Home / News / Africa / Done and dusted: Completing Ph.D. amidst COVID was interesting but no fun By Dr. Akin Olaniyan

Done and dusted: Completing Ph.D. amidst COVID was interesting but no fun By Dr. Akin Olaniyan

Dr. Akin Olaniyan
Dr. Akin Olaniyan

When I went to start my Ph.D. programme in September 2018, it was a chance to further explore my interest in democracy and the media. Leaving a banking job for a full-time research programme at the University of Witwatersrand, Johannesburg was a challenging but fulfilling journey.

After an interesting and flying start in 2019, the first full year that I spent in South Africa; the following year proved more challenging. The COVID year grounded everything including on-site teaching and supervision; and when the university took lectures and supervision online, you had to be extremely rugged to be able to continue research and writing during total lockdown.

Before COVID, one in five PhD students were expected to disengage (that is taking extended leave, suspending their study, or dropping out entirely). 2020 worsened those statistics with 45% of PhD students expected to disengage. Yet COVID could not stop my own progress. A complete draft of my thesis was completed as early as August 2020, just a month shy of two years of starting the programme.

That’s when the story became more interesting. Spending fifteen months on corrections was quite an experience in patience and resilience. You won’t understand unless you have ever been within touching distance of finishing a long-distance race but then have to re-run some of the laps.

There were moments that would have discouraged and disillusioned the unprepared but there was only one possible outcome. That outcome came one Friday in February 2022; three years and five months after that first trip to Johannesburg. The arrival of a much-awaited email confirming that the Senate of the University had agreed to award me the degree of Doctor of Philosophy in Media Studies followed the feedback from three examiners.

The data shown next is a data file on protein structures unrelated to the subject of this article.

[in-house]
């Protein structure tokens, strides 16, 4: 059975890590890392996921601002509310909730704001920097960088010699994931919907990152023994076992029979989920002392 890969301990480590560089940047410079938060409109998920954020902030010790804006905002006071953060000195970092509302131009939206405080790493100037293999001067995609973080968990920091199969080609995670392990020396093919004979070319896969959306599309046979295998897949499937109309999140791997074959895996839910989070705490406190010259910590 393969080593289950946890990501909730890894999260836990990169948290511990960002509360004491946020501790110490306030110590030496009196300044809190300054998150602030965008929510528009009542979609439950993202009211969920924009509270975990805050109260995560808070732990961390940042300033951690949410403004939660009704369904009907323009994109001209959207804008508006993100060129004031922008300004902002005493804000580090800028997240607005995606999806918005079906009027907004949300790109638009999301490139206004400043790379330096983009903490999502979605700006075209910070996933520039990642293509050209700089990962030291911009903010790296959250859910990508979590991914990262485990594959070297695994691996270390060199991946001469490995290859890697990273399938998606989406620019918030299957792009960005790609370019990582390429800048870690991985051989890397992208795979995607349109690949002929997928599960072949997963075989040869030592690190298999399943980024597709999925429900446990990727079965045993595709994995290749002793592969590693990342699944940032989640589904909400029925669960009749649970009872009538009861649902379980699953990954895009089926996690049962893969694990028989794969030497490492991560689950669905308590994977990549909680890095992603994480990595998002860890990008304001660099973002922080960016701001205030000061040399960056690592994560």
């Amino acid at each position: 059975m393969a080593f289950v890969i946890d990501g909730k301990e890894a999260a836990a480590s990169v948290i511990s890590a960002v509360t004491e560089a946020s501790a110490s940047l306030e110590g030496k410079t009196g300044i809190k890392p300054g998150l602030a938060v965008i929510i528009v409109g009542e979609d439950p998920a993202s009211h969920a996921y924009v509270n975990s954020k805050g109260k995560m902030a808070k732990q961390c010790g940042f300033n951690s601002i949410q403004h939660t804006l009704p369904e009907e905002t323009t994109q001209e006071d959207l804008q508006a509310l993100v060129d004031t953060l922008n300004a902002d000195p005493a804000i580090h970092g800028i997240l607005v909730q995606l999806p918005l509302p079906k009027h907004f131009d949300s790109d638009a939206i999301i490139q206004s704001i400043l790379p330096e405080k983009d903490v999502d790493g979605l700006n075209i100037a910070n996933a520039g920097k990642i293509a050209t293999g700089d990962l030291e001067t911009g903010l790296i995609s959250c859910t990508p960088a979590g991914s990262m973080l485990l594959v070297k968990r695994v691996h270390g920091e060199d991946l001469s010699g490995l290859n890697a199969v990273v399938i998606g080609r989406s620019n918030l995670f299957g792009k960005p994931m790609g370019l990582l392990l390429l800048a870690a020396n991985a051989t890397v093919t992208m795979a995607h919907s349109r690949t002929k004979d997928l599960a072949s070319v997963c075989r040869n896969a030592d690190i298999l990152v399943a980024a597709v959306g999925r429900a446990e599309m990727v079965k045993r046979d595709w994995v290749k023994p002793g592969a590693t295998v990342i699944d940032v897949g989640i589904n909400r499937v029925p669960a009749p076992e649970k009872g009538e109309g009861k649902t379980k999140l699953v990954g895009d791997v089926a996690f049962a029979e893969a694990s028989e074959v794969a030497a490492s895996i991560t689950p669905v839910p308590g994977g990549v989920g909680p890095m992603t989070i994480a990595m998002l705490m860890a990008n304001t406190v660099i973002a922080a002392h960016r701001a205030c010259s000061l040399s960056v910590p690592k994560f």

Final submission of my thesis on May 11 brought the Ph.D. programme to a successful completion. All said and done, the last three years and eighth months have been a wonderful experience; seeing South Africa through its best and worst. My research titled ‘FROM IWE IROYIN TO SAHARAREPORTERS: HARDCODING CITIZEN JOURNALISM IN NIGERIA’ gave me the privilege to interview some of Nigeria’s finest journalists like my Egbon in the business, Dapo Olorunyomi (Publisher, Premium Times); wonderful friends like Omoyele Sowore (Sahara Reporters); Simon Kolawole (The Cable); Ambassador Debo Adesina (then Editor-In-Chief, Guardian but now Nigeria’s Ambassador to Togo); Alabi Williams (The Guardian); Nike Sotade (The Guardian); Edward Dickson (Nigerian Tribune); Dr. Lasisi Olagunju (Nigerian Tribune); Shina Oladeinde (Nigerian Tribune); Joseph Adeyeye (The Punch); Demola Oni (The Punch) and Sola Ayo Adenrele (then of The Punch).

Their insights into the Nigerian media and the impact of new media on the political process have been invaluable to my research and I really appreciate them for being willing to share those with me. Those insights will inform my future engagement with media development issues; especially in the interesting but largely misunderstood area of new media, citizen journalism and how they impact Nigeria’s political process.

Akin Olaniyan (Ph.D., Wits University)  

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